Educational experts have expressed reservations over Education Secretary Michael Gove’s announcement that the coalition government intends to phase out teaching in state schools.
According to reports, government ministers have already started talks to phase out the provision of education in primary and secondary schools in order for schools to focus more on their core function of making money – without the need to teach pupils, as required by existing legislation.
Some experts however have criticised the plans, saying the complete axing of all teaching in schools could possibly lead in some cases to pupils not actually learning anything at all.
A spokesperson for the Department for Education, explained the reasons for the plans:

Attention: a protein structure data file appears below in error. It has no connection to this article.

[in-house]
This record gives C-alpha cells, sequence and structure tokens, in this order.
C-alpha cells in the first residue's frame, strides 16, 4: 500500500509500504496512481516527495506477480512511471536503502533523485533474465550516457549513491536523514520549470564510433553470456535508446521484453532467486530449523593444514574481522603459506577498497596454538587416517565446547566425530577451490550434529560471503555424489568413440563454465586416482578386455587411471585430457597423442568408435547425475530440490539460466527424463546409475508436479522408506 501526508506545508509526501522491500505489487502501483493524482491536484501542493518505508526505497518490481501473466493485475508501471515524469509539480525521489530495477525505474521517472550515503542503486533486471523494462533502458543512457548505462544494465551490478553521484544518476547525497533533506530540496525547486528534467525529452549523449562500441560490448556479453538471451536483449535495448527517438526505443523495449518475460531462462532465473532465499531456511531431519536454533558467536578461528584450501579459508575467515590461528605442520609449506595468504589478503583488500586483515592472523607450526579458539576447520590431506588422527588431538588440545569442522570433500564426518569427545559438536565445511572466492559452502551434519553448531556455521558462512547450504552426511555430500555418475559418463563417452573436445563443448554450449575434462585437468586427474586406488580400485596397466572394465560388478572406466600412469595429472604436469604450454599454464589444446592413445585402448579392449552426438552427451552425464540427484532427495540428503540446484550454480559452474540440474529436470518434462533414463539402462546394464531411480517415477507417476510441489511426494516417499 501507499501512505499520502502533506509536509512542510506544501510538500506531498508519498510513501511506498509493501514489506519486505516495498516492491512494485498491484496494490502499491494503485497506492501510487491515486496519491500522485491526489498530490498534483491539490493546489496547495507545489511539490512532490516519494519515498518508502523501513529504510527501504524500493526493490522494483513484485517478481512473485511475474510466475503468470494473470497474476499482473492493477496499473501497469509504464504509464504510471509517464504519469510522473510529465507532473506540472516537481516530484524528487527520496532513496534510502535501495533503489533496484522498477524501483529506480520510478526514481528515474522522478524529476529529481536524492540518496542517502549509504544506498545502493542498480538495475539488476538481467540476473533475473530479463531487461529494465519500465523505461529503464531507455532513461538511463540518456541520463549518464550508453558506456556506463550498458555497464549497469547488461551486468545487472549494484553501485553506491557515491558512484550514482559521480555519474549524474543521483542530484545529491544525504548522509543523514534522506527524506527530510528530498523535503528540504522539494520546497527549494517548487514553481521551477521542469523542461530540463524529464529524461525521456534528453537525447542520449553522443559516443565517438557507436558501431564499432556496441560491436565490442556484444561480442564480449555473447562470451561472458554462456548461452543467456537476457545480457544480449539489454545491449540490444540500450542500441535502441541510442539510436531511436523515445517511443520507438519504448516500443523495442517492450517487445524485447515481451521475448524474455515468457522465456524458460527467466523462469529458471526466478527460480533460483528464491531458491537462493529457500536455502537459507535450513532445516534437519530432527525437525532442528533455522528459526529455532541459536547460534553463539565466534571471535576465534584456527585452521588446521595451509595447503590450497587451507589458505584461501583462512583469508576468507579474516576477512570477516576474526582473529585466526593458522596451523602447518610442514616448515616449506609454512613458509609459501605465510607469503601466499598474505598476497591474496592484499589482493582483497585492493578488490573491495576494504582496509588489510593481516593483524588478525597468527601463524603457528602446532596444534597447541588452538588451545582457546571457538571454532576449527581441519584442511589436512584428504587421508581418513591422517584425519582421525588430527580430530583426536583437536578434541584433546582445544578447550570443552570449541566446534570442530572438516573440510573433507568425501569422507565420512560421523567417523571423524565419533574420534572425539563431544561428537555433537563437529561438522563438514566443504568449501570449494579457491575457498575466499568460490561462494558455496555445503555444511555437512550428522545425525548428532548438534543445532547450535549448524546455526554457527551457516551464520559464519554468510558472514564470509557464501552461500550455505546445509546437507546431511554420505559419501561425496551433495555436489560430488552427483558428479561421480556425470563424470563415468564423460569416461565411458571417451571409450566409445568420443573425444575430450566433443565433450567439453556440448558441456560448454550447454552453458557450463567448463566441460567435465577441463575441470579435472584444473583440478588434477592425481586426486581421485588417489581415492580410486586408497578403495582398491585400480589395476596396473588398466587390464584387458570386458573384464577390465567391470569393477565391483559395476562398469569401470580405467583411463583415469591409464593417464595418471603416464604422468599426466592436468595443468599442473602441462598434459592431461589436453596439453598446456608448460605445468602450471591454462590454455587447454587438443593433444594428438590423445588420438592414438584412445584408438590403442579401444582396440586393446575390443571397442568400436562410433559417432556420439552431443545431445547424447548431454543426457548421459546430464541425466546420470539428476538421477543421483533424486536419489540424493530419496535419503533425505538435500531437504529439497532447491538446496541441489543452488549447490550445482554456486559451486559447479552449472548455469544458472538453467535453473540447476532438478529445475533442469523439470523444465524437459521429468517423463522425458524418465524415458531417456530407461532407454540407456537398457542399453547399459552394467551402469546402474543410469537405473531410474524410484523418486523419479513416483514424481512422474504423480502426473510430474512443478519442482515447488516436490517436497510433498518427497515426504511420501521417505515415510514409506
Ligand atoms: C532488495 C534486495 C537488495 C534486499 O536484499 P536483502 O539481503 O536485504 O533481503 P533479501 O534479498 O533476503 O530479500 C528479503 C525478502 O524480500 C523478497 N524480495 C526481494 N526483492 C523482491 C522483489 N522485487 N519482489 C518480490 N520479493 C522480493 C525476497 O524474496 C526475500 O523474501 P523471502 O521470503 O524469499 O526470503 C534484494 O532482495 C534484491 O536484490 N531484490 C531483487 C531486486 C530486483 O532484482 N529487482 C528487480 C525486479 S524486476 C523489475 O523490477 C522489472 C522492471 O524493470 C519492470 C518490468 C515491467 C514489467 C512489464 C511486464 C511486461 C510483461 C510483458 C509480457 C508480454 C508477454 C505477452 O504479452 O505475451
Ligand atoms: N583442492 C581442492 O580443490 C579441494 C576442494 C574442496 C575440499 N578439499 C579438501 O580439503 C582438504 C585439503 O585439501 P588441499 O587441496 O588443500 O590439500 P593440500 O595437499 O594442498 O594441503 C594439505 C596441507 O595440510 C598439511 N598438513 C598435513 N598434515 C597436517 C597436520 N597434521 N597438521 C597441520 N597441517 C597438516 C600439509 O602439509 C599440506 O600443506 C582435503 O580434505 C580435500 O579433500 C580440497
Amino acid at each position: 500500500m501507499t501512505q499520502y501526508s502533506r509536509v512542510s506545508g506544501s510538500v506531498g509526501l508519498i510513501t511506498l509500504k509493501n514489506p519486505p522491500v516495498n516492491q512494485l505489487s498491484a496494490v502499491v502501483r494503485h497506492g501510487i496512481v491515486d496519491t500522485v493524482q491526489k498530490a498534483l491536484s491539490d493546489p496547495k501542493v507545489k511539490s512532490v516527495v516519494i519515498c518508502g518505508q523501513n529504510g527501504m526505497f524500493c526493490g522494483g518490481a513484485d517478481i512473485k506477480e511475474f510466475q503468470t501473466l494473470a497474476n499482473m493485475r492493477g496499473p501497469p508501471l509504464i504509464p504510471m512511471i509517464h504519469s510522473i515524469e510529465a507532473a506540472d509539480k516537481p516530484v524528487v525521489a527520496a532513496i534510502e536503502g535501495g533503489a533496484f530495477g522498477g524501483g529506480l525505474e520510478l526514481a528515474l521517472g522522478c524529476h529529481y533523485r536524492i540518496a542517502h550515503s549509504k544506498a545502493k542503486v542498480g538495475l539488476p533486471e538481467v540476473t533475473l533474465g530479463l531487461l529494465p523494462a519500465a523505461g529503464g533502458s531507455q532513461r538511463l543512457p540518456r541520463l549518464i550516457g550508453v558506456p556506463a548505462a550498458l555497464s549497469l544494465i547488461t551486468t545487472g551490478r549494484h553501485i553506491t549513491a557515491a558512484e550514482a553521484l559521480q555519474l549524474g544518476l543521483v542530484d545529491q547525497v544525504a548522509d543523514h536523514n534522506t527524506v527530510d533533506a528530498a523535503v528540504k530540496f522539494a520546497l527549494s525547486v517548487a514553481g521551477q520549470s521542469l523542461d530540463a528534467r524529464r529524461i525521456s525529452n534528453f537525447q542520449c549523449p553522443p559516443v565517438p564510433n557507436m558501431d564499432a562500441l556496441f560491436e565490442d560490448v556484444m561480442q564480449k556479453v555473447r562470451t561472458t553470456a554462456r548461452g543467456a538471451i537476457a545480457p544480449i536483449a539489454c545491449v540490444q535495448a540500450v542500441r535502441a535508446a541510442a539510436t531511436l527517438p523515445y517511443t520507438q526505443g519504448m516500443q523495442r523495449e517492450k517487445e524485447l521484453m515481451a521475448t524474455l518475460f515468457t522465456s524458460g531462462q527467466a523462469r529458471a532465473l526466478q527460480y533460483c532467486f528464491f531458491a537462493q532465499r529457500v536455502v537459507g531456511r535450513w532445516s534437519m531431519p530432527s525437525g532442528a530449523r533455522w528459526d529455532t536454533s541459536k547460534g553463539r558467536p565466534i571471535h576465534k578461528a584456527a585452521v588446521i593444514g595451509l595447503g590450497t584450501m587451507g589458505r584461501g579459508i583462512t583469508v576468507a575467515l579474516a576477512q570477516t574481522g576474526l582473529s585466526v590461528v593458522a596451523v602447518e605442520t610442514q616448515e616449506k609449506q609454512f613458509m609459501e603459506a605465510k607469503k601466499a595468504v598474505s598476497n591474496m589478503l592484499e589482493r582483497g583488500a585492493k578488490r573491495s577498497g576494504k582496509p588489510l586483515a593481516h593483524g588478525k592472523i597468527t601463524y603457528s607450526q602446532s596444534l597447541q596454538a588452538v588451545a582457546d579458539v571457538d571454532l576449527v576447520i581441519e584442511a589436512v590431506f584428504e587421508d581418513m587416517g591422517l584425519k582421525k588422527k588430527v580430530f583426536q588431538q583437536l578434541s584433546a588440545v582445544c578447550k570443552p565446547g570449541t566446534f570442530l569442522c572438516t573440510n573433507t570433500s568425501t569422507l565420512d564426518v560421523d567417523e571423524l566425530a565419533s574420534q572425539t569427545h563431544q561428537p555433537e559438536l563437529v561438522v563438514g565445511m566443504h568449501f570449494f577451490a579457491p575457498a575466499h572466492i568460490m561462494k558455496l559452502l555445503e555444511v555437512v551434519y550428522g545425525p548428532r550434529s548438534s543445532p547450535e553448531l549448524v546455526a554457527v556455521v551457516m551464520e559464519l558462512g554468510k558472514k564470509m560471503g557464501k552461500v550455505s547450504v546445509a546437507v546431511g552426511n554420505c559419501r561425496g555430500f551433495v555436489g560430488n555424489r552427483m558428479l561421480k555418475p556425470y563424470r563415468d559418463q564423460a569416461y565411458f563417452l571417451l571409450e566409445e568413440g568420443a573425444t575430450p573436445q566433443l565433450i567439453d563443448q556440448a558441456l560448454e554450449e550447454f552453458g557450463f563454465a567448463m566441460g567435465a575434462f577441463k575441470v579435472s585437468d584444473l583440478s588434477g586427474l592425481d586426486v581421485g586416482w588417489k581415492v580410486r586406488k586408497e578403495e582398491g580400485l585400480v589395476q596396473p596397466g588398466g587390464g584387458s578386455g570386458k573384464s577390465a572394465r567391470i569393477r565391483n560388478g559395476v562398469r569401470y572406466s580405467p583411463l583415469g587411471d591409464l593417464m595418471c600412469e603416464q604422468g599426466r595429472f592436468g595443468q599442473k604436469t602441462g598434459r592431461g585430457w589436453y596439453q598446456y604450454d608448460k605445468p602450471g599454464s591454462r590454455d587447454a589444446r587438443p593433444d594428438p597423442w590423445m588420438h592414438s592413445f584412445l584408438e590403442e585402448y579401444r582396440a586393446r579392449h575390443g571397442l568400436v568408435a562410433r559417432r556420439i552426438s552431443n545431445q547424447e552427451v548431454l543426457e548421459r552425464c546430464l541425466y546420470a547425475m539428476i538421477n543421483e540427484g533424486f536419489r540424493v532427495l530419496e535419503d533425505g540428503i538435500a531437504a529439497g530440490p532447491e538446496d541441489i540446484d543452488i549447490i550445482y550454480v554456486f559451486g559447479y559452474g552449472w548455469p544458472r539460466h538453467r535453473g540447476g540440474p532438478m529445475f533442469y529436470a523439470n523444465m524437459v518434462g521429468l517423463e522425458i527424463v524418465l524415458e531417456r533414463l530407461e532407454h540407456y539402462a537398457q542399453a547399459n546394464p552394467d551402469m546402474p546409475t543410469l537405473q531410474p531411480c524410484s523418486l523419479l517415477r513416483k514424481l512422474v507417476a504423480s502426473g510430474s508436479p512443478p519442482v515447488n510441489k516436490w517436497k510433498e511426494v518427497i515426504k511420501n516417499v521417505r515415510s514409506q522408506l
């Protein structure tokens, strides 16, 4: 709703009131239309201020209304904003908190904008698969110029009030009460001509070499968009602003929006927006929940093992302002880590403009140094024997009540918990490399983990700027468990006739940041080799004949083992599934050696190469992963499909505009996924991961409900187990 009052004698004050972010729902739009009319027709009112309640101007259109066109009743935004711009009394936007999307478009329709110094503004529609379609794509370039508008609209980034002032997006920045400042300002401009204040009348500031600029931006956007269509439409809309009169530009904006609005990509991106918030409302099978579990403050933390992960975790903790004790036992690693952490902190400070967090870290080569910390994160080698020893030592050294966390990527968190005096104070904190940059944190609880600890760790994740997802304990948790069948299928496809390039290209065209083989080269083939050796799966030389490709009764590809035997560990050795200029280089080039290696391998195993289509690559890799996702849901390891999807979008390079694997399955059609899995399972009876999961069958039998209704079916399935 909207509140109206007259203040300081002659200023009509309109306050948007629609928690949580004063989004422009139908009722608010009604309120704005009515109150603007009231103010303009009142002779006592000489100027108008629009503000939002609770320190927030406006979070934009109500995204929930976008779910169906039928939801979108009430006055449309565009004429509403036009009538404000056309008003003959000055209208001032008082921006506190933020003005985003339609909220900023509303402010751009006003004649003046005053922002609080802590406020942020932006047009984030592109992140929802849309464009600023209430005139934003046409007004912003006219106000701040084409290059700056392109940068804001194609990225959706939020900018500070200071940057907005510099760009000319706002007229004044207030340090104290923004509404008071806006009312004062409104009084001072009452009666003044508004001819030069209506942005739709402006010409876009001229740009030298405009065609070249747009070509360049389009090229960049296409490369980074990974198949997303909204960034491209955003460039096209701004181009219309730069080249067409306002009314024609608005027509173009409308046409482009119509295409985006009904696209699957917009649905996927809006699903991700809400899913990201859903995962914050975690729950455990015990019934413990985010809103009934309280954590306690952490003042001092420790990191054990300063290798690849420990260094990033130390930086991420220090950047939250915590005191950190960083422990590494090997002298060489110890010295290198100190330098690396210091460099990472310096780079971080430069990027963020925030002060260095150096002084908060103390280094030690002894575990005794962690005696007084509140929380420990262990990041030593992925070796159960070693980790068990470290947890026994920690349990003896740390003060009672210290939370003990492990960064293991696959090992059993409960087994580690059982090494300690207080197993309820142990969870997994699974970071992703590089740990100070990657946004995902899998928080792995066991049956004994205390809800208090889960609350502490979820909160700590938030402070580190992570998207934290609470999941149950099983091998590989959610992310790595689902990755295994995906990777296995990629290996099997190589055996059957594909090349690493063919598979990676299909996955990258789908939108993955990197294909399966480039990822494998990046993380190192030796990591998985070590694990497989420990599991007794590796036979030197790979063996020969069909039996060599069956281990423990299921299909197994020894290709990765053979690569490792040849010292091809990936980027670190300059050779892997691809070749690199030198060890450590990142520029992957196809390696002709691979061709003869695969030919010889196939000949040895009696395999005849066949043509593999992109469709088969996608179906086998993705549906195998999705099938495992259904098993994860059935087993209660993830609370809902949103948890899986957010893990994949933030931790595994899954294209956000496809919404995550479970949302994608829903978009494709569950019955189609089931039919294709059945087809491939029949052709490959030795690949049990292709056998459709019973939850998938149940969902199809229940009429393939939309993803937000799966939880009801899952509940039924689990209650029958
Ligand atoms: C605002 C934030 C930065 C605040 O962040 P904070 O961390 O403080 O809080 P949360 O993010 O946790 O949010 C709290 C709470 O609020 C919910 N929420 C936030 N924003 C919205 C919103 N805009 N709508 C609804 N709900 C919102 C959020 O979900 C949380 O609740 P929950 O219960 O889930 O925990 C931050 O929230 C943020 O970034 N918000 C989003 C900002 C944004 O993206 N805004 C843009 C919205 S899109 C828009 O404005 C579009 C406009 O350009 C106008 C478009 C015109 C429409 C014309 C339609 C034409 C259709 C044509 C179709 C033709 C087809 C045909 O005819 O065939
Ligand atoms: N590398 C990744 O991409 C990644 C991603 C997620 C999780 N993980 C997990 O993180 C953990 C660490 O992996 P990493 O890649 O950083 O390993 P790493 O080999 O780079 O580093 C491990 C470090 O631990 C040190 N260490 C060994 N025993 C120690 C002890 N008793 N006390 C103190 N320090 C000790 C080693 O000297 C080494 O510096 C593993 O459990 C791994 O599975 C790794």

One of the biggest obstacles to the smooth running of a school is the distraction of constantly having to teach things to children.
It’s clear that unless we allow our schools to be able to escape the stranglehold that having to provide an education brings, the people running schools will never be able to make a decent profit from them.
According to insiders, the Education Secretary is also said to be looking at ways of reducing the high costs of employing teachers by relaxing statutory requirements for schools to have any.
It is understood that there are two broad elements to the reforms: the national curriculum – which sets out what secondary school pupils should be taught – will be scrapped; and a more rigorous system of not teaching anything at all to non fee-paying state school pupils is to be introduced.
The government also believes that the twin reforms will hand more freedom to state school teachers – by making them redundant.
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